Sunday, February 24, 2013


So, I've had a pretty fun and productive couple of weeks since my post about a new perspective. First things first, I found this shipping crate posing as a raised garden bed on eBay:

Raised garden bed from eBay, here.

It was only $40 plus delivery which I thought was pretty good for 1 square metre's worth of garden-bed goodness! Whilst I was waiting for it to arrive I gathered some inspirational reading material:

Inspirational reading - The Little Veggie Patch Co & Animal, Vegetable Miracle

Since I am a complete noob when it comes to veggie gardening I've done a LOT of reading. The Little Veggie Patch Co book has been great, but I did a whole lot of googling as well. How to make a no dig garden, what I should plant, when I should plant it, what I shouldn't plant it next to and what I should. Etc etc etc. It was all a little overwhelming so I made myself a little chart and plotted out planting/harvest times and compatibilities for all the things I was interested in growing. Yes that's a bit nerdy but that's the way I roll. I found the Gardenate website (despite being rather hokey in design) quite useful in summarising all that info in an easy to digest format.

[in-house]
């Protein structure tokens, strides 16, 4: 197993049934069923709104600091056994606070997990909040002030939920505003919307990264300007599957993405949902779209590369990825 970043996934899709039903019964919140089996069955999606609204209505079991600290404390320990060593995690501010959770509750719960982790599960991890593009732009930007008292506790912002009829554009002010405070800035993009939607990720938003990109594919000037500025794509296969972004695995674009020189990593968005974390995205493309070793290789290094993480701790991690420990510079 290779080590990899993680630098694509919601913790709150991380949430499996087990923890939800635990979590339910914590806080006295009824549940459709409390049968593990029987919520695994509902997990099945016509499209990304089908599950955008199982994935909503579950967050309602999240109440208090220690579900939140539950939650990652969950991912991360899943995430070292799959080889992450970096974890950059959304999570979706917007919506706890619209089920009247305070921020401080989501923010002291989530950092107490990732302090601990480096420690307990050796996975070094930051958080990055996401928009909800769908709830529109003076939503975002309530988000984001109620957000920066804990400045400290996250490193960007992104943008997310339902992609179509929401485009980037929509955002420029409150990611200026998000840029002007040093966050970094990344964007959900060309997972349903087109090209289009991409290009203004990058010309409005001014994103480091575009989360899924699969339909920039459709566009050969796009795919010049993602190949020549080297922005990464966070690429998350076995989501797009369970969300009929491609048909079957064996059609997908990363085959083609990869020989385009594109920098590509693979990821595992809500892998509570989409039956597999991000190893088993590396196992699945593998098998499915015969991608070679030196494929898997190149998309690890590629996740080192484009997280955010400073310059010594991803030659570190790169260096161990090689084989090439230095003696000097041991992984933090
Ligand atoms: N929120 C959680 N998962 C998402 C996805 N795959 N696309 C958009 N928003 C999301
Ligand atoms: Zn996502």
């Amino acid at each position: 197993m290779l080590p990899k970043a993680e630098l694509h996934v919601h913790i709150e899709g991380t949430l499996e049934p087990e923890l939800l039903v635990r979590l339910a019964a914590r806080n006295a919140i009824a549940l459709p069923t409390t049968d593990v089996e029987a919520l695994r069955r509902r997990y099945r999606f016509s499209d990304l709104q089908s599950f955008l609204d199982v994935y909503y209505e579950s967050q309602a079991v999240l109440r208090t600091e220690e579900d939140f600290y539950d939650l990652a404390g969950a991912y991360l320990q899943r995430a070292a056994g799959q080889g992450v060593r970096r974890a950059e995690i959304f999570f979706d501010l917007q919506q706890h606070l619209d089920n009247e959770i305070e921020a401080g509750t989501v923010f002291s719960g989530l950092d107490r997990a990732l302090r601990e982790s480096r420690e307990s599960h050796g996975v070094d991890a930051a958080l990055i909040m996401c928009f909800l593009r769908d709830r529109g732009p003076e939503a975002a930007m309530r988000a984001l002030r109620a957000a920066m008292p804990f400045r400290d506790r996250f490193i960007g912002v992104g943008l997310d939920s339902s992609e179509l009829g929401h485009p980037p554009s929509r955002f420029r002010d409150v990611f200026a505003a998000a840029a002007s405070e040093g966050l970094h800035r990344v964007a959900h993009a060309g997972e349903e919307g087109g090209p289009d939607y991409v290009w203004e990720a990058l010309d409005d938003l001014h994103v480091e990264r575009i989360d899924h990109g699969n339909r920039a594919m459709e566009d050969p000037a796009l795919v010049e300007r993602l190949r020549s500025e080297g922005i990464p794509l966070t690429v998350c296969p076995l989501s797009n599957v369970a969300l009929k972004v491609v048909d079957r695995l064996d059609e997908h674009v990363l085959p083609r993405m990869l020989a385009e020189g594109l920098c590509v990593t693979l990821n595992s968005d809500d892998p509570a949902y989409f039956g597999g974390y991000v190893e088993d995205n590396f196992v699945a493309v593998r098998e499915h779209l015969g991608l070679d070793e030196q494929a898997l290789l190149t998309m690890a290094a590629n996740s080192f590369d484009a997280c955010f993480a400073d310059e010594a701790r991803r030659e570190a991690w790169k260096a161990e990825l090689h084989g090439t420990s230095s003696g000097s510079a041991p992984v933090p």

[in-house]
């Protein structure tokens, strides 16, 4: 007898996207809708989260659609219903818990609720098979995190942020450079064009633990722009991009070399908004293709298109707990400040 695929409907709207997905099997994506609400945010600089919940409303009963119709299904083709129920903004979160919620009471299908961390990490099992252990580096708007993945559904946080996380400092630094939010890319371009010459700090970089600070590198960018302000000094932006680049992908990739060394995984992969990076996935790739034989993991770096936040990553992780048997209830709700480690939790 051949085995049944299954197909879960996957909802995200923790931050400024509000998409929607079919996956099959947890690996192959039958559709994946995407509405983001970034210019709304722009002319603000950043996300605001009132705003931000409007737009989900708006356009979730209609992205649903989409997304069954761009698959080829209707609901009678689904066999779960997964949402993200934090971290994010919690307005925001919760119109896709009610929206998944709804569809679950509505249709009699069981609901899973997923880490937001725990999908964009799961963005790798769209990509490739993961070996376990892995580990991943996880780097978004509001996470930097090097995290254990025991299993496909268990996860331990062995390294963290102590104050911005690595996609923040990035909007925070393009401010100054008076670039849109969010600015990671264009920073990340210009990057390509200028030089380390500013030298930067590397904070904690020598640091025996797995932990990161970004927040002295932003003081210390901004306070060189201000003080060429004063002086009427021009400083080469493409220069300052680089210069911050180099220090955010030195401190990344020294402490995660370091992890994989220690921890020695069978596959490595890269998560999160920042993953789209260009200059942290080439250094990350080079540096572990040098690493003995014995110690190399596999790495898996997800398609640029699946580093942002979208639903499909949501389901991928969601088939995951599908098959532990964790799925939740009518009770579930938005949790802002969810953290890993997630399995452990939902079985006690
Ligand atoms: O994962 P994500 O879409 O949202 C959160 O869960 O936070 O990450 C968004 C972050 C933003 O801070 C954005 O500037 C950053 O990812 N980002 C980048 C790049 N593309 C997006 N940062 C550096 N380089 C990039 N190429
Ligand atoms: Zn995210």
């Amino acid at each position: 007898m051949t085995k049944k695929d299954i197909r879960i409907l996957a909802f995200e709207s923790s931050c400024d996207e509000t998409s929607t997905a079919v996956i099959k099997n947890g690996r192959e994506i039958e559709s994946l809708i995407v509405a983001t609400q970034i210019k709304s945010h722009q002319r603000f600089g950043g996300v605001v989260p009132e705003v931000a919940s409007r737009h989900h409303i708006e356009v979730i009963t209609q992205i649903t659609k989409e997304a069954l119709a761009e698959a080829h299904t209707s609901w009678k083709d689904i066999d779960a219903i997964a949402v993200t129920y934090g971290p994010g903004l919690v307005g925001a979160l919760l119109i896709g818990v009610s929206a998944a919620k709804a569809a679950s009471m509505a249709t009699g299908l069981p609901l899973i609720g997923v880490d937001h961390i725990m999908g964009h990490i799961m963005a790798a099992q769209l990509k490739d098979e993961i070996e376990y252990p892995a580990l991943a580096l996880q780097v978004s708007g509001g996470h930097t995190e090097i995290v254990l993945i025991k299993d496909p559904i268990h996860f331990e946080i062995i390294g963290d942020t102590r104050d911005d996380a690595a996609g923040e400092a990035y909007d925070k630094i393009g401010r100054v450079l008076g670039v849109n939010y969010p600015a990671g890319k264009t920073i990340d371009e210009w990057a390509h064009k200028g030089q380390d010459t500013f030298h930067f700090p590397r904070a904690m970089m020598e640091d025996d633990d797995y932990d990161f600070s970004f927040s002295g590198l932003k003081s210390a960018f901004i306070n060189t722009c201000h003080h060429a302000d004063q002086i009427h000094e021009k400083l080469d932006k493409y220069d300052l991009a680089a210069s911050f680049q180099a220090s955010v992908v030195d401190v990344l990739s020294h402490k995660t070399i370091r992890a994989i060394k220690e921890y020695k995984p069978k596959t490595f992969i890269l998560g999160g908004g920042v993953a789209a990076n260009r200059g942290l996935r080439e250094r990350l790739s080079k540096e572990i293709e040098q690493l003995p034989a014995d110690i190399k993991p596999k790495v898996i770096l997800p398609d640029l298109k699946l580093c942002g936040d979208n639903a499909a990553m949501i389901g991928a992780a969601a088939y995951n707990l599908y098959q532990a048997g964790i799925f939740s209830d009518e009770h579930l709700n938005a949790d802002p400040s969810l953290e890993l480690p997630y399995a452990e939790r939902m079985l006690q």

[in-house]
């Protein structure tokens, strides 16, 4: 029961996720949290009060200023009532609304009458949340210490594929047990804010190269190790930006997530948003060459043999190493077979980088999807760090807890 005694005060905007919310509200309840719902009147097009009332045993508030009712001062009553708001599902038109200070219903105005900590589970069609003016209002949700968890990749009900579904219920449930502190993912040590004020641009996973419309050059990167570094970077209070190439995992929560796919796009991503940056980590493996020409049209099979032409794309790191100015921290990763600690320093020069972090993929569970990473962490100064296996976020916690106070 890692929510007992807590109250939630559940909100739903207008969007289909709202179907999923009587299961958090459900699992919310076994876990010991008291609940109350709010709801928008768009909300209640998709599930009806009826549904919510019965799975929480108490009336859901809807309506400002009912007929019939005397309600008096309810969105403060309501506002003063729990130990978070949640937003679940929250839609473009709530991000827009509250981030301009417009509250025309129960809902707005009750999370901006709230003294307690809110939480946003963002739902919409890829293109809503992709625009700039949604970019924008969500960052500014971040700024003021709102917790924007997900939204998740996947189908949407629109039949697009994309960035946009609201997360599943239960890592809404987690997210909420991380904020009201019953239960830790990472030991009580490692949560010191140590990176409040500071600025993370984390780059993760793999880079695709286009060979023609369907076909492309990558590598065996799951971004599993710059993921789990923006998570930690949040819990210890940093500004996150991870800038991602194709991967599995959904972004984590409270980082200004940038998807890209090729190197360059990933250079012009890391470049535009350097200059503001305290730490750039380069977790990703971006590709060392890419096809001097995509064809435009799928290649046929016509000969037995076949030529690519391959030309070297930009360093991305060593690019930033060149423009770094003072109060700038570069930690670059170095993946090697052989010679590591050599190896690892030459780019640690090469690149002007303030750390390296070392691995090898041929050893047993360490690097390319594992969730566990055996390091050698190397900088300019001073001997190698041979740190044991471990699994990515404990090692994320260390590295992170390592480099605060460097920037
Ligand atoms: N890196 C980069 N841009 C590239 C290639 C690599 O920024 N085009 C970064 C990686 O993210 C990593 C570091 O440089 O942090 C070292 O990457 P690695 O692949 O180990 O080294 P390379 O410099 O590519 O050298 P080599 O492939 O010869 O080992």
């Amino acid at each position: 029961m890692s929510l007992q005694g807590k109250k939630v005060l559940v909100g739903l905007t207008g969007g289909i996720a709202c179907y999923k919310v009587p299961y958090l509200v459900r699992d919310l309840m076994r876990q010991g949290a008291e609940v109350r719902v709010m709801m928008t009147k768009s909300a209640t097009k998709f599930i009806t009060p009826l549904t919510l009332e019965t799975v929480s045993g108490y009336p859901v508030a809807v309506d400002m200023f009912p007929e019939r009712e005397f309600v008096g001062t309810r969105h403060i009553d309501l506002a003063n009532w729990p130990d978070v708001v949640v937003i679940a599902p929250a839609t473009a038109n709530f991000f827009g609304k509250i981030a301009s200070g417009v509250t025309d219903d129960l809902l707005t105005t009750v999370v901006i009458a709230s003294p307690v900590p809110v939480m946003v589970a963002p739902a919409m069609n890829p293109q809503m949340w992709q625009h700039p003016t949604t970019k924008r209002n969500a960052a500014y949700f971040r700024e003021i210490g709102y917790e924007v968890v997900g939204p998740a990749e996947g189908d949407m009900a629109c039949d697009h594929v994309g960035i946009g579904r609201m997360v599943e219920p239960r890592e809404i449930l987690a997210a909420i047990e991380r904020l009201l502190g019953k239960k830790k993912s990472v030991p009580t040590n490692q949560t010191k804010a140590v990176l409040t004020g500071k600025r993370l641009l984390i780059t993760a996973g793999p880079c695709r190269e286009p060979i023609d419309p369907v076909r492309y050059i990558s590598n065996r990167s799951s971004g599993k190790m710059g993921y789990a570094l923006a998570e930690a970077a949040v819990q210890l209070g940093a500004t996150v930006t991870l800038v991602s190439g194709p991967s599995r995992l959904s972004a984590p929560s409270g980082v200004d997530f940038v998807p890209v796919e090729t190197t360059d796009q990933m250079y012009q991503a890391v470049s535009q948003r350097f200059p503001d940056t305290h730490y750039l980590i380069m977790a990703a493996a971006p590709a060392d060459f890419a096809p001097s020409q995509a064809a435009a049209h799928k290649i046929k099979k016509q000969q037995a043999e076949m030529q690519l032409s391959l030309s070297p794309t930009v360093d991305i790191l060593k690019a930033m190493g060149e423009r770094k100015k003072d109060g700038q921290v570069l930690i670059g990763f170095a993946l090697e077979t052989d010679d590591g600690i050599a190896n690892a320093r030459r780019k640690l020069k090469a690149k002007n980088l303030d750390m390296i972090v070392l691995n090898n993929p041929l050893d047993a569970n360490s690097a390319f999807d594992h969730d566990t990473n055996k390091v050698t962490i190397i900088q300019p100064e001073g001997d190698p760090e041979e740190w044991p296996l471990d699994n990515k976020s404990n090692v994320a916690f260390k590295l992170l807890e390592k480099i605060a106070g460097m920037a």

Once the garden bed arrived it was time for a visit to Ceres to get all the necessary ingredients for a no-dig garden.  It was rather epic trying to get all this stuff into the car. Due to poor planning I ended up with the cow manure sitting on the front passenger seat and a boot strewn with debris from my desperate attempts to wedge a straw bale into the back of a '91 Corolla.

No-dig garden ingredients - pea straw, lucerne hay, cow manure and compost

Making a no-dig garden is kind of like making a giant lasagne. There seem to be a bunch of different ways to do it but the basic principle involves layering up different kinds of organic material to whatever height you desire, and over time the layers decompose to form a nutrient rich soil.

My 1 square metre of no-dig garden goodness, ready to go!

This is the finished result; not particularly exciting yet! I let it settle for about a week and planted some seeds this evening. Fingers crossed something will pop up in the coming weeks! Proof will be in the pudding. Or lasagne, I guess.

In the meantime I've been satisfying my desire for home grown produce by 'borrowing' figs from a tree growing over the fence in our back laneway:

Neighbourhood figs in endless supply right now!

xx Lara.

Tuesday, February 19, 2013

Forte Living Festival this Fri & Sat!

It's not every day that an opportunity like this comes along. Ink & Spindle has been asked to fit out an eco friendly apartment from top to bottom! How awesome is that? Of course we've rallied together a bunch of our favourite local & sustainable businesses to pull this off, and we feel so chuffed about everyone's enthusiasm and willingness to help.